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Make your second decision.

Discussion in 'Meditation Chatter Box' started by pollyanna, Jan 24, 2008.

  1. pollyanna

    pollyanna Moderator

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    Have you kept to your commitment to become stress free and happy? I know by the law of averages that some of you will not have. I just want to encourage you by saying you haven't failed until you give up trying. It took me a long time to commit to myself so I understand. It is so worth it when you do though. Make your second decision or third or fourth or ninety ninth!! You deserve it. Happiness and joy to you :) :) :)
     
  2. theelegist

    theelegist Member

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    The Paradox

    It might seem very odd but...

    Why must we feel compelled to be happy? :confused:
    I mean... I'm a happy person (so far) and I like being happy. I really do.
    And I try to make other people happy. I love to see everyone happy. :)

    But here's the thing: why, by force of necessity, do we feel obliged to feel happy and make others happy by all means? :rolleyes:
    Has anyone here met people who think: "I must smile to everyone or else everyone will think I'm not happy. When someone asks me: how is it going? I must reply: Great! I must be happy like everyone else. It's not just that others will think I'm sad; It's that they'll think (and I'll think) I'm not capable of being happy. Advertising all over the place with Be Happy, Be Happy. :mad: Why can everybody be happy and I can't? That's why I can't feel any joy in my life". :(
    People who think this way may not tell you that's the way they feel in everyday's life. But if you look deep into their eyes and if you listen to their hearts carefully you'll know. ;)

    In a certain way I guess some people would be far happier if they didn't even try. Or... if we didn't force them at all. :) There's a paradox somehow.

    There's one book that deconstructed all I used to think about happiness. It's called "L'Euphorie perp├ętuelle" by Pascal Bruckner. Not that I agree with everything he says. In fact I would disagree with many of his ideas. I consider happiness being one of the GREATEST feelings I have ever felt but his ideas are :rolleyes:... a particular way of approaching this matter.
     
  3. pollyanna

    pollyanna Moderator

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    Wow!! Was this directed at me?

    Not sure I understand what was said here properly:confused:. I don't think we need to be compelled to be happy. It's just a simple choice :)and I don't care for the alternative much :( :mad:.
    If I thought what they'll think that I think and on and on, I think I'd go mad with too much thinking!!:confused: I think the best thing we can do is understand we can't please everyone all of the time and just be our true selves ;) We can offer happiness or a smile to others as a gift - it's up to the individual if they choose to accept it. Some will appreciate the gift :) and others may be infuriated :mad: We can all only live our own life consciously or unconsciously. Nobody can be forced - you can lead a horse to water but you cannot make it drink it. I believe all we can do is try to inspire others and spread a little of our happiness, joy and encouragement :) :) :)
     
  4. Raven

    Raven Member

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    What is "happiness"?


    Many of Life's disappointments come from the simple inability to distinguish between "happiness/joy" and "pleasure". Nothing external to yourself can bring you happiness/joy. At most they bring you pleasure, which is not a bad thing necessarily unless you fail to make a distinction between the two.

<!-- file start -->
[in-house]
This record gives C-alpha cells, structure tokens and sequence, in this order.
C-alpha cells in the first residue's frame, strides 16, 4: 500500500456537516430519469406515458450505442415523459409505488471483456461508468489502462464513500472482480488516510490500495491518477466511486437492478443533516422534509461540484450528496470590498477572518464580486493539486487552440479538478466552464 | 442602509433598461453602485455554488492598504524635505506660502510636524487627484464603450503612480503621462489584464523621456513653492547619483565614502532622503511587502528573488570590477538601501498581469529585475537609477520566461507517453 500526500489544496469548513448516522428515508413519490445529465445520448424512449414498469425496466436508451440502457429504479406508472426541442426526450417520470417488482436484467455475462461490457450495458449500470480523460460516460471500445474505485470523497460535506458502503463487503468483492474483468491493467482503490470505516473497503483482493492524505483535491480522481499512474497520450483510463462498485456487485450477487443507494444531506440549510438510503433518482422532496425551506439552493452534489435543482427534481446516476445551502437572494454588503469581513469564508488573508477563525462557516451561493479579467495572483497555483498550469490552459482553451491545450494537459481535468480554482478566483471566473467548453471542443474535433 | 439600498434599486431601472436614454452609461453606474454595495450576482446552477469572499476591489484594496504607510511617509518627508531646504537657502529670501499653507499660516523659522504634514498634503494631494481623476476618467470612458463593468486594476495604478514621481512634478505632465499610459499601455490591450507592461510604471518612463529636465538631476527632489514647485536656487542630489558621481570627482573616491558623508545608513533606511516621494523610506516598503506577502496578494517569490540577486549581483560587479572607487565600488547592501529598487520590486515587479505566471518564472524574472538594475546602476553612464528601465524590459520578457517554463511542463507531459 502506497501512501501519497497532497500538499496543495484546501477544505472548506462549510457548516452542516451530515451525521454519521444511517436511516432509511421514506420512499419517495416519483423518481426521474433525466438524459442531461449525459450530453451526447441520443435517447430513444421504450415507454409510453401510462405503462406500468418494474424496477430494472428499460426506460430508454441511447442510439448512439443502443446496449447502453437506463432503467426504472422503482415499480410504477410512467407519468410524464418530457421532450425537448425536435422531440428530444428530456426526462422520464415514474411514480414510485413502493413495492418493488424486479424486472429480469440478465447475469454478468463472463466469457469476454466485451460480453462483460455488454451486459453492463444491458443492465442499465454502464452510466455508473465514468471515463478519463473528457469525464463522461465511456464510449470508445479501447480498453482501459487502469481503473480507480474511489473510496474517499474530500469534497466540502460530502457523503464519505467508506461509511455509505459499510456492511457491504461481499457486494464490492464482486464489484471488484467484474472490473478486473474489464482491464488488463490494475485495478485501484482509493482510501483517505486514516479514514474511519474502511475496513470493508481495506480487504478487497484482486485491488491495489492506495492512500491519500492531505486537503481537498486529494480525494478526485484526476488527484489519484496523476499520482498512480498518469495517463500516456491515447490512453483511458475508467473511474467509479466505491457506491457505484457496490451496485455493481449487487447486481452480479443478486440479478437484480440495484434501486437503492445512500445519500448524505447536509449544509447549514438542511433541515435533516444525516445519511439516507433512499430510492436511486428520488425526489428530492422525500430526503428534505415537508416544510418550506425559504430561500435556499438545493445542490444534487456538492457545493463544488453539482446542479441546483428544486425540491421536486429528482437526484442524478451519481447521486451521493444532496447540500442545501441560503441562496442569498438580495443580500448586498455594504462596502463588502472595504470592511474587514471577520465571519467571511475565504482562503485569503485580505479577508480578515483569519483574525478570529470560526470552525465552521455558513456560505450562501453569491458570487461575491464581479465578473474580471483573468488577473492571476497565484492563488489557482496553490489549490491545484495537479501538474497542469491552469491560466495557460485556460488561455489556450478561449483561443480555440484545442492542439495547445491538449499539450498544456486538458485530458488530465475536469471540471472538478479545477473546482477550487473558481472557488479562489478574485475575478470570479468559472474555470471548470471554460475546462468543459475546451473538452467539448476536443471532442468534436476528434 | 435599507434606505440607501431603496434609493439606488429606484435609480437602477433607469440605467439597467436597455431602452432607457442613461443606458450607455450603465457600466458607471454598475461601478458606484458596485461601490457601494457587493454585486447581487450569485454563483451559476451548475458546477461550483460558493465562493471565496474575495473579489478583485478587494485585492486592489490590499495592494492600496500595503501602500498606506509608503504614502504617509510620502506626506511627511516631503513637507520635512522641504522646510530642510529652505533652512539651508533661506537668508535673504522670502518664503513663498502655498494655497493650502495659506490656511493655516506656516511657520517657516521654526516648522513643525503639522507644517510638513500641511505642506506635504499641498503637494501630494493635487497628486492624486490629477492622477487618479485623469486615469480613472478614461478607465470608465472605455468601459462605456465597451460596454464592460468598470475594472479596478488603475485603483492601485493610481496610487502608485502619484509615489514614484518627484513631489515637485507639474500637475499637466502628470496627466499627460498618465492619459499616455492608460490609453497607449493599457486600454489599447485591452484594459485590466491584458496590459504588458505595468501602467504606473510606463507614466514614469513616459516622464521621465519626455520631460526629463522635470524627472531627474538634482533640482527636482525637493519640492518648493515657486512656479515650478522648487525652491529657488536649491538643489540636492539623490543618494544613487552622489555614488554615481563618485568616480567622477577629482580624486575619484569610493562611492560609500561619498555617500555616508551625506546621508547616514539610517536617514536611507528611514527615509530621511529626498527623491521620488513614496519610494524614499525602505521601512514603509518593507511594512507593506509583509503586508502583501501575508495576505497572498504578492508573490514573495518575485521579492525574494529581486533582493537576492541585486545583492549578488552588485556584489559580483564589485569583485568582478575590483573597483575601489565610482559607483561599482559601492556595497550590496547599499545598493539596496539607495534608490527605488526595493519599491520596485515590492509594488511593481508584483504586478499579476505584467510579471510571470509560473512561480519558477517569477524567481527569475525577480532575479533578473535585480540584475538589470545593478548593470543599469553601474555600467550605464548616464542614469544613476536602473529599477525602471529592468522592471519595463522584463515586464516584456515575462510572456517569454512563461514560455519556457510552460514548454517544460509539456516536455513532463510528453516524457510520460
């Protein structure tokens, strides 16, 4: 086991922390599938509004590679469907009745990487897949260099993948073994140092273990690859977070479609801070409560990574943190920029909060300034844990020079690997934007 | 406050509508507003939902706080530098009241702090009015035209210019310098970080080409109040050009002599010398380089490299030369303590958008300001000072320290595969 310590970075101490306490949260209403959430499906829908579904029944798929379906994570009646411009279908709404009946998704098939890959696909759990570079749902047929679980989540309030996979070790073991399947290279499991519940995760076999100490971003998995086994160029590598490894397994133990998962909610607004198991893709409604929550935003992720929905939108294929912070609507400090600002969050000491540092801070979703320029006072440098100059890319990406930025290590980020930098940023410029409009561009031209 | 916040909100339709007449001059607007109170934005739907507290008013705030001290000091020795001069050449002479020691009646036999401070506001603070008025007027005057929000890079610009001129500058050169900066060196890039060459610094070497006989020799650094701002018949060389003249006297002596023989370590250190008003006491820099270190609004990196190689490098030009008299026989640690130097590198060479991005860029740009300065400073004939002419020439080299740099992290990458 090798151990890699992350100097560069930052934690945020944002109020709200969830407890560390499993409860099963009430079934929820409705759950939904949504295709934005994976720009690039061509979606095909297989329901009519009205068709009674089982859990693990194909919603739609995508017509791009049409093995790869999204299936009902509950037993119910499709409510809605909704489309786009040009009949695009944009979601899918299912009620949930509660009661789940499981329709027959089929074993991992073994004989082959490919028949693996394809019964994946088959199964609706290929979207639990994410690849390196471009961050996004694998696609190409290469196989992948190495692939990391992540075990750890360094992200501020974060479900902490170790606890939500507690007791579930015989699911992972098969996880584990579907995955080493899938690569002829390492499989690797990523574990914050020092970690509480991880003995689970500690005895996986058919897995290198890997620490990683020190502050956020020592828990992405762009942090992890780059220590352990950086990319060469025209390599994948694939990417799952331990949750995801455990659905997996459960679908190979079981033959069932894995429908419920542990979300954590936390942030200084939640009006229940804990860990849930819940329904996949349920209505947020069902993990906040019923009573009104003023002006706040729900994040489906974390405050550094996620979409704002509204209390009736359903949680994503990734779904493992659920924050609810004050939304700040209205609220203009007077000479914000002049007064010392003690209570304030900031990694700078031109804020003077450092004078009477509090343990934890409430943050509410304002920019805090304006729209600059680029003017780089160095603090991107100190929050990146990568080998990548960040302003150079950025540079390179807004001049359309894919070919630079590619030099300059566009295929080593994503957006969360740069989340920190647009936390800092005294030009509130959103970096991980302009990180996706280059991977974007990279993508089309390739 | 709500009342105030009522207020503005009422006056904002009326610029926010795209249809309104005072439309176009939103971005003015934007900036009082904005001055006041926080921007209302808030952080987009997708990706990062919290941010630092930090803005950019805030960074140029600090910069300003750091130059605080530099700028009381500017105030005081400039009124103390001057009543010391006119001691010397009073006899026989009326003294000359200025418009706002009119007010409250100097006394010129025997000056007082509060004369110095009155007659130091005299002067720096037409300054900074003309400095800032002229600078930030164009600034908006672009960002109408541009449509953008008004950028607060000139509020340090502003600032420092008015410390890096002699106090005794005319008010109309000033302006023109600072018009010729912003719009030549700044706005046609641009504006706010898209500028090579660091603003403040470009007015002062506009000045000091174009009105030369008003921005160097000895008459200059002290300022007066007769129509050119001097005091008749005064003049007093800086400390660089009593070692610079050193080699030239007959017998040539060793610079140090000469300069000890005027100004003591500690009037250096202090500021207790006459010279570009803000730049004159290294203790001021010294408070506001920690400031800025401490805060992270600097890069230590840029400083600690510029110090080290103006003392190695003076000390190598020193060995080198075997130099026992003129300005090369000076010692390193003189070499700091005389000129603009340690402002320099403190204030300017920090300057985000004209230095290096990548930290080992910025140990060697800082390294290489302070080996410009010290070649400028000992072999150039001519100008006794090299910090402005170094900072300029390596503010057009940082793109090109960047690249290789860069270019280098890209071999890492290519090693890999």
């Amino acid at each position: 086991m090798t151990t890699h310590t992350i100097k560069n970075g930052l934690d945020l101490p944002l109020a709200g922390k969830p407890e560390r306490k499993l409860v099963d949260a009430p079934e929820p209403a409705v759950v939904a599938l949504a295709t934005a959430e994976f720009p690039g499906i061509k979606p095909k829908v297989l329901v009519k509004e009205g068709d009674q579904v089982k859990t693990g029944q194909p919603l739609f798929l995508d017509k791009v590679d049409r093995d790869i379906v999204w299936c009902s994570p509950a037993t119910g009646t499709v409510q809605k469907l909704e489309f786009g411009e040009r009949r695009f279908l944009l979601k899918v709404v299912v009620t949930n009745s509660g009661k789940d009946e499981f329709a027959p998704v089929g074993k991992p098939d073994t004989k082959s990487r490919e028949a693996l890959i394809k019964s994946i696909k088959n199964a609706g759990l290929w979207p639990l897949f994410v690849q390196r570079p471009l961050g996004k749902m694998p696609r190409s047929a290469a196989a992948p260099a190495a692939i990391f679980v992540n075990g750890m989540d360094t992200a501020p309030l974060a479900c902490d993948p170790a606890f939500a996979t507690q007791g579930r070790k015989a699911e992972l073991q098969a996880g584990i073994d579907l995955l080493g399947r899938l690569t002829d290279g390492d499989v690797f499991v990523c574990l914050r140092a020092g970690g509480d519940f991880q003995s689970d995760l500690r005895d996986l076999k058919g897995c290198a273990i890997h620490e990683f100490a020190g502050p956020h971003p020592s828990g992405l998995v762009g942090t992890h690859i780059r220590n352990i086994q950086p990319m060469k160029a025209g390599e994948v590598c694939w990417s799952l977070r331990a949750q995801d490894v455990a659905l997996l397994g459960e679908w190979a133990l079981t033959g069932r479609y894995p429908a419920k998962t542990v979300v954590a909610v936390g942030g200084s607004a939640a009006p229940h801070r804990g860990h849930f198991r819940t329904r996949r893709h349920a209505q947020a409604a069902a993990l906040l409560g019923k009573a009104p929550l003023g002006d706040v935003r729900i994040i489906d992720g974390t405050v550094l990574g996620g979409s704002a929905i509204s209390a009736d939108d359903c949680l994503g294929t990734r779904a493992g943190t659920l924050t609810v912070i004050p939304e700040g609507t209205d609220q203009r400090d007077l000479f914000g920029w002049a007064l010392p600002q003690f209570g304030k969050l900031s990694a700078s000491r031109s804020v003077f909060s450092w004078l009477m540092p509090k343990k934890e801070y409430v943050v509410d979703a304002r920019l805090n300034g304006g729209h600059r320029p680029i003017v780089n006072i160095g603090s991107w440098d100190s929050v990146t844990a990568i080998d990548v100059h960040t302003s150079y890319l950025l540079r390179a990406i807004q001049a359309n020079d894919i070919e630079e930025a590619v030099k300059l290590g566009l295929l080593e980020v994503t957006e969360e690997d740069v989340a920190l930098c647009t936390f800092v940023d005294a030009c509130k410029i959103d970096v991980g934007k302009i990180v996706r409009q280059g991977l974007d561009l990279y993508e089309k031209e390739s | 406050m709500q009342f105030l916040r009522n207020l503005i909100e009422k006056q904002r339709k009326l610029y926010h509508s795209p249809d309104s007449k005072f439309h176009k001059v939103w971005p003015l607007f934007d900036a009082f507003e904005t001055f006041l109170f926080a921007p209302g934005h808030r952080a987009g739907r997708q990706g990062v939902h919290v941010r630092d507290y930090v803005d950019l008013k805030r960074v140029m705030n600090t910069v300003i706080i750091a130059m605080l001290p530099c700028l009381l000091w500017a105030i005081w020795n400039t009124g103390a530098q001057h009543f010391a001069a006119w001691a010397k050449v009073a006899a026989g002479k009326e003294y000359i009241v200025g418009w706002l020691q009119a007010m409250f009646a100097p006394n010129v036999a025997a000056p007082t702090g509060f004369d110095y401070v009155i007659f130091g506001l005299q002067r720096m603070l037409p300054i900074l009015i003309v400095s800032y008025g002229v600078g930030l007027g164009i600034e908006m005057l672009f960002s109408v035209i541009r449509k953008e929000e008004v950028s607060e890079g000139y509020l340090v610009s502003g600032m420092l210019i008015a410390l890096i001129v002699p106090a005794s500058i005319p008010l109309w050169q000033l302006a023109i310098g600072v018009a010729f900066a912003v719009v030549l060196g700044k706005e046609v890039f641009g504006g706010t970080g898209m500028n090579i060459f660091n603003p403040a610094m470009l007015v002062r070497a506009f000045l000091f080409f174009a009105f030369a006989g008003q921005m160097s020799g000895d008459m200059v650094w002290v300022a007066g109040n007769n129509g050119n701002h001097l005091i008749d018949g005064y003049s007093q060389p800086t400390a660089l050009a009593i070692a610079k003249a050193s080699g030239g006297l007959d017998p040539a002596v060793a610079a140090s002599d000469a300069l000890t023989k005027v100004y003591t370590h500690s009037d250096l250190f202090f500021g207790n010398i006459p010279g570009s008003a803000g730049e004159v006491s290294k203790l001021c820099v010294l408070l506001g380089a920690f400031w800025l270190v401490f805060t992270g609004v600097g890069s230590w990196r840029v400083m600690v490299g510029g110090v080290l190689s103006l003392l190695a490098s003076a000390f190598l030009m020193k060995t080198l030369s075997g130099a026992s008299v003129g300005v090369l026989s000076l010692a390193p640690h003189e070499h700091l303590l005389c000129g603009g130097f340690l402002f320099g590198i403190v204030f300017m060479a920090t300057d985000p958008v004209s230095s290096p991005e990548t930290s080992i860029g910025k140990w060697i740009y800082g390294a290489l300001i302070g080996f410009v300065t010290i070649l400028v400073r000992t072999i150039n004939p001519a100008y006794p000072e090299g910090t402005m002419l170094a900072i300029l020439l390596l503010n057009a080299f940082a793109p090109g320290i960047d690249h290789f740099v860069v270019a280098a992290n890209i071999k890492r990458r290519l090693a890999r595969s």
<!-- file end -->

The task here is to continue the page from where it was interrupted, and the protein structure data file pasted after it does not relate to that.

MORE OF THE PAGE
I get up in the morning and see a beautiful sunrise. That does not bring me happiness, it brings me pleasure. I buy a new home or car and I feel ecstatic for 6 months or a year or so every time I think about it, but that feeling is not happiness, it's pleasure.

    How do you tell the difference between happiness and pleasure? Pleasure requires something that acts as a catalyst to get it started, and it always has a limited lifespan. That icecream sundae I ate brought me pleasure, but only until it was gone. Even if I'd had an unlimited supply of icecream sundaes in front of me, after I'd eaten that third or fourth one I would begin noticing that the next one did not bring me quite the same intensity level of pleasure as the first bite of that first sundae. My new relationship with that "perfect" someone will always feel more intensely pleasurable during its first few months than it does after 3 or 4 years. I can have all the wealth in the world and after a time is just won't give me the same buzz as it once did.

    That's pleasure. It comes and it fades as we steadily become desensitized to it. It always has and it always will. It was meant to. Pleasure is like the frosting on a cake. It adds extra flavor in small amounts here and there in our lives. And, as I said, there's absolutely nothing wrong with that if we accept it that way.

    The problem begins when I mistakenly believe that pleasure is the same thing as happiness. Then, as pleasure fades, and it inevitably will, I think that I'm no longer as "happy" as I once was. So in order to be happy again, I have to go out and find another source to replace the one that isn't giving me the same old jolt anymore. In that way my life becomes a rollercoaster of looking for one high after the next in order to remain "happy". And if I can't find it then I believe I am unhappy. That's the pitfall of mistaking pleasure for happiness.

    So what is "happiness"? Well, for starters, it is NOT pleasure. It cannot be found in wealth, health, relationships, possessions, status, achievements or anything else in the outside world. No catalyst exists that can jumpstart happiness.